Pilot killed in Minnesota National Guard helicopter crash remembered
By MATT MCKINNEY, MARY LYNN SMITH AND LIZ SAWYER | Star Tribune (Minneapolis) | Published: December 7, 2019
MARTY, Minn. (Tribune News Service) — As a pilot with the Minnesota National Guard, Charlie Nord couldn't believe he was lucky enough to fly helicopters.
"When you're one of the dudes on the ground and you see the pilot, everyone looks up," said Parker Carignan, Nord's long time friend. "Charlie was excited to be that person who everyone looked up to."
Nord was piloting UH-60 Black Hawk on a routine maintenance test flight Thursday afternoon when it crashed in trees lining the edge of a Stearns County farm field. The 30-year-old pilot was killed along with two other soldiers on board.
The Minnesota National Guard identified the other men who were killed as Chief Warrant Officer 2nd Class James A. Rogers Jr., 28, and Sgt. Kort M. Plantenberg, 28.
Nord never talked about the dangers of flying, said Carignan, a veteran of the Army's 101st Airborne Division. "He knew his skills would keep him up in the air."
But Thursday, something went very wrong.
The Black Hawk disappeared about 2 p.m. after taking off from the Army Aviation Flight Facility near the St. Cloud airport. According to emergency dispatch audio from Stearns County, the helicopter's crew sent a mayday alert nine minutes after takeoff.
Local and state emergency workers swarmed the area in an intensive search before a Minnesota State Patrol helicopter with thermal imaging cameras spotted the wreckage about 16 miles southwest of St. Cloud.
Investigators Friday began the task of trying to determine the cause of the crash and Gov. Tim Walz ordered flags to be flown at half-staff. Meanwhile, memorials at the crash site grew and the friends and families of the soldiers who died grappled with the loss of their loved ones.
As word trickled out among Nord's tight-knit group of friends and those at the Perham High School, the western Minnesota high school where Nord ran track and cross-country and graduated from in 2007, it hit hard.
Carignan was a year behind Nord in school but they were tight.
"He had a really big impact on who I was at an age when you don't realize how big people are in your life," said Carignan. "He was companion at a time when I needed a companion."
Nord was the person people wanted to be around because he was joyful, lived in the moment and found humor in even the toughest situations, Carignan said.
"He wasn't the type of person who stresses out about what was happening or what was to come," he said. "It's easy to be around people like Charlie."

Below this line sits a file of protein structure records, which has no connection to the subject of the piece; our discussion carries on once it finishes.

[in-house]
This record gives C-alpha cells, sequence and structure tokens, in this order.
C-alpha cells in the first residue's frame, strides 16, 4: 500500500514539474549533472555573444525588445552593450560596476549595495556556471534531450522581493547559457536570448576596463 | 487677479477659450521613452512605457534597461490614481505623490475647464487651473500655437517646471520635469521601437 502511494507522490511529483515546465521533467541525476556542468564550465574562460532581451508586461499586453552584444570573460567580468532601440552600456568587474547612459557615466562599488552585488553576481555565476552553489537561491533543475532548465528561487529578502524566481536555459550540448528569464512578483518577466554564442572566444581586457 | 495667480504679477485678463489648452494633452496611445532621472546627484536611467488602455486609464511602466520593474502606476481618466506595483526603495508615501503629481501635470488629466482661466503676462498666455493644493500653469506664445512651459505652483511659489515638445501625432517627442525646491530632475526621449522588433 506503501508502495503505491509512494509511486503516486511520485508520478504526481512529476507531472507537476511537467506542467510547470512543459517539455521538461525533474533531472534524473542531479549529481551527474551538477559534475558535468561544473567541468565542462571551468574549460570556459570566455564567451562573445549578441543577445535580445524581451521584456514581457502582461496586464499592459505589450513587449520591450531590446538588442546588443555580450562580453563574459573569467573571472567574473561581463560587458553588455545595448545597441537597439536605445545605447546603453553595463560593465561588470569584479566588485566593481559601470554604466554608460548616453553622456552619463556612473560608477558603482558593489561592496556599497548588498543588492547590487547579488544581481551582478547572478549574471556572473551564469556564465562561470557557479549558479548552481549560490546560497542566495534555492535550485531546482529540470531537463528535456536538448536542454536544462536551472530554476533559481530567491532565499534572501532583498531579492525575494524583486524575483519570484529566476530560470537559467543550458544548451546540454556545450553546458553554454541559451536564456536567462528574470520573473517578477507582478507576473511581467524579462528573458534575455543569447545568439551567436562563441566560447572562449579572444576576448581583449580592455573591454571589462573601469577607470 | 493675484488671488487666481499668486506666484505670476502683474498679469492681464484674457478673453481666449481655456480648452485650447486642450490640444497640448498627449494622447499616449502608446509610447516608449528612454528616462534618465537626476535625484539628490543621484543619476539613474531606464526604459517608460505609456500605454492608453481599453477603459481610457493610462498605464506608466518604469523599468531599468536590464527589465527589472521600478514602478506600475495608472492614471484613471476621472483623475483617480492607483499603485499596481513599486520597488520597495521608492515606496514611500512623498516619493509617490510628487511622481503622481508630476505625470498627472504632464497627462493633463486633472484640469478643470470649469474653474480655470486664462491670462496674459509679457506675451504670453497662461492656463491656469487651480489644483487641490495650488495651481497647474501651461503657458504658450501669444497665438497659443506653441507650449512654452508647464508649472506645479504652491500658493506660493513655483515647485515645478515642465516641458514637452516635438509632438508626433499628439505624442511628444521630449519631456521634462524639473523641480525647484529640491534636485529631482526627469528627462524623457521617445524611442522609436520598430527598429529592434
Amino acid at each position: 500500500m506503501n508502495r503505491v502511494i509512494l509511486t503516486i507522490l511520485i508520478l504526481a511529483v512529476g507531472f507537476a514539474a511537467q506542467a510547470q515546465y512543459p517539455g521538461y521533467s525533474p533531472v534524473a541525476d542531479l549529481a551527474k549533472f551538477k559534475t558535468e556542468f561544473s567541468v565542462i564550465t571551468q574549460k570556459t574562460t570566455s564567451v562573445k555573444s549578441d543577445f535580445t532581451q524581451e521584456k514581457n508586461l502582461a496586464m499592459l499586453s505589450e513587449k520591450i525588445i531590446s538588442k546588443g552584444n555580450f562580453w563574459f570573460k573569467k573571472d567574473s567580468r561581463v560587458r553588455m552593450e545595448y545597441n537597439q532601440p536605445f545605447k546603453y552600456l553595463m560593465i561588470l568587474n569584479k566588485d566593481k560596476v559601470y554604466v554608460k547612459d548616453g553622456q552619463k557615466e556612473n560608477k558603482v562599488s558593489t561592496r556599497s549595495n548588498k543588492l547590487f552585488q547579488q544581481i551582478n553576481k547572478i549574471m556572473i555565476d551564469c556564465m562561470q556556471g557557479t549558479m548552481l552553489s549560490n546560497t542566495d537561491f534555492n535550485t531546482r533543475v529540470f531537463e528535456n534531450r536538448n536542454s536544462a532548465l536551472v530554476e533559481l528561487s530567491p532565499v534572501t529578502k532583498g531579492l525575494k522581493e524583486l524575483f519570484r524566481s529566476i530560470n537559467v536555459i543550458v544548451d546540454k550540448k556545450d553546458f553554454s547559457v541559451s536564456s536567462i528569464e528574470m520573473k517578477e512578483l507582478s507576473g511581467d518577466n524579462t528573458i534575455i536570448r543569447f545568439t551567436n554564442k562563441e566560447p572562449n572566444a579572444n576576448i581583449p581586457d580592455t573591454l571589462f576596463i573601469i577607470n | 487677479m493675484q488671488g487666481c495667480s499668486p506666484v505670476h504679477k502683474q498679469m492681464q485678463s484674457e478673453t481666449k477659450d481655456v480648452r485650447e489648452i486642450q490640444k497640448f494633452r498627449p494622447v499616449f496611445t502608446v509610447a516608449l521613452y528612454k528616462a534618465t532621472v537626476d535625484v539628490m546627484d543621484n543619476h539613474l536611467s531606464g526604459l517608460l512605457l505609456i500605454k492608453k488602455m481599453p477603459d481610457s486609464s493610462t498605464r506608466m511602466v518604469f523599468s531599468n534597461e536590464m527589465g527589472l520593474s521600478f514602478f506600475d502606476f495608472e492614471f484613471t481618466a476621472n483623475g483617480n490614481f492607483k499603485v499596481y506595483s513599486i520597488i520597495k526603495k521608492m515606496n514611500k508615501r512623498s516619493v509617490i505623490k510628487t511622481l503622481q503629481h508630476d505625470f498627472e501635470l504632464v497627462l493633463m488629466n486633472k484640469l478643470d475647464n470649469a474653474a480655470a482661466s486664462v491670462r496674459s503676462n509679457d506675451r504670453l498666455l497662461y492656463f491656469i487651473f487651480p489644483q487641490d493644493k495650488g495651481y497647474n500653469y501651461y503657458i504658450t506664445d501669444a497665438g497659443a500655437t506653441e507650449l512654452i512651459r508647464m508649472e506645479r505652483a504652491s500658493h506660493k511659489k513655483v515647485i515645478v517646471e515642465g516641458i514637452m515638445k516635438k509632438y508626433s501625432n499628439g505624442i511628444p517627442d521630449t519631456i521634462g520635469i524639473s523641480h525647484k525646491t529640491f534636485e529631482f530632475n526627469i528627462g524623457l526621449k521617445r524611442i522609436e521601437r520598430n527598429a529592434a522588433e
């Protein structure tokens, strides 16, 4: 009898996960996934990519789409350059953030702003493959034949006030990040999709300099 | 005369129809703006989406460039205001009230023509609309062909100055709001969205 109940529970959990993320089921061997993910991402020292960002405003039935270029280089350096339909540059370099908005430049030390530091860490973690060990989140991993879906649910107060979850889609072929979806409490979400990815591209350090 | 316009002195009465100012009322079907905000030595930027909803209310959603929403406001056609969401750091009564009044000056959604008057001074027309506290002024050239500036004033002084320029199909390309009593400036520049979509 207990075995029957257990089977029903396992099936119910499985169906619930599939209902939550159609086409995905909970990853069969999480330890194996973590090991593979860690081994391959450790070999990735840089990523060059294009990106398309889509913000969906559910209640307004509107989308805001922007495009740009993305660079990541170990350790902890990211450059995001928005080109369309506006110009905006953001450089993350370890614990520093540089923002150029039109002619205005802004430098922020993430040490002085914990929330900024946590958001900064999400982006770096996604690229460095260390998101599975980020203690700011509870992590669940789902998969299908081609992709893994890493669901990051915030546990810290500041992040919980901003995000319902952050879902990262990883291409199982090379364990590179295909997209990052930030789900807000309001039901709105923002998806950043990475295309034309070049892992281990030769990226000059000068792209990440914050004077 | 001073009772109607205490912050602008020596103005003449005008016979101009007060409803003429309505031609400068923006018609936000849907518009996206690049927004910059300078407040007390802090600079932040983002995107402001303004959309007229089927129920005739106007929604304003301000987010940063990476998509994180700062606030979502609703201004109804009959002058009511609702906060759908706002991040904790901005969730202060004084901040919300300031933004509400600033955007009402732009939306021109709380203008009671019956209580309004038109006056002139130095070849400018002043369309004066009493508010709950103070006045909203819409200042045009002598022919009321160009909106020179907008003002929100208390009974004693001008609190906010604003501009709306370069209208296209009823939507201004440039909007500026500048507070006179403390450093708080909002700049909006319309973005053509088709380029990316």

Carignan said Nord joined the National Guard and worked on a dairy farm for a while before going to school to become an electrician. Working hard, he earned the chance to become a pilot, training for a couple of years at Fort Rucker in Alabama before returning to Minnesota, where he could be closer to relatives and raise a family.
He had a wife, a 2-year-old daughter and another baby on the way, Carignan said. When he wasn't flying for the National Guard, he was piloting a helicopter dusting Minnesota cropland.
"He couldn't believe he was lucky enough to fly helicopters while other people went to work in cubicles," Carignan said.
After a stint flying choppers in the Middle East, Nord was eager to return. Carignan paused when asked why Nord would want to be deployed again.
"It's pride in doing your job," he said. "I think he was where he wanted to be. It's why this is hard."
Jeff Morris, math teacher and the cross-country and track coach at Perham High School, struggled with the news that Nord died Thursday.
"It's been a rough day," he said.
Nord was a long-distance runner who helped build the cross-country team's early success that eventually led to nine state titles. "He was the first group of believers and was part of a team that was going to be more like family," Morris said.
While Nord was in Alabama, he called Morris "out of the blue" to let him know he was married, expecting his first child and moving home to Perham.
In July, Nord told Morris he was building a house three doors down from his former coach. Nord and his family had been in the new house for a few months, Morris said.
"He said to me, 'I hope you stop by,' " Morris recalled. "Then life gets busy and you never stop by. ... This is really hard for me. It's really tough knowing they were right there. Suddenly you know how short life can be."
While Nord's family and friends grieved Friday, residents near the crash site stopped to plant an American flag in the soil.
"Kind of a sad, sad day," said John Wicker, a farmer and member of the local town board. "And there's nothing you can do. There is nothing anybody can do that would have changed the outcome."
Wicker said he heard that the bodies of the victims were removed by Friday morning. He was hoping to quickly establish an honor guard before that happened, but instead he and his son took the flag to the site and left it with a Stearns County Sheriff's deputy.
It's not unusual to see Black Hawks flying low through the area, he said. Local residents know there's a maintenance facility in nearby St. Cloud, and the helicopter pilots sometimes fly low over the area and perform maneuvers.
"There's more than one time I've thought, 'Is that thing all right?' " said Wicker. "I'm sure they're just testing them out, flying low or whatever ...
"You just kind of wonder what happened," he said. "Fifty feet to the south and they would have been in an empty field."
Staff writer Kim Hyatt contributed to this report.
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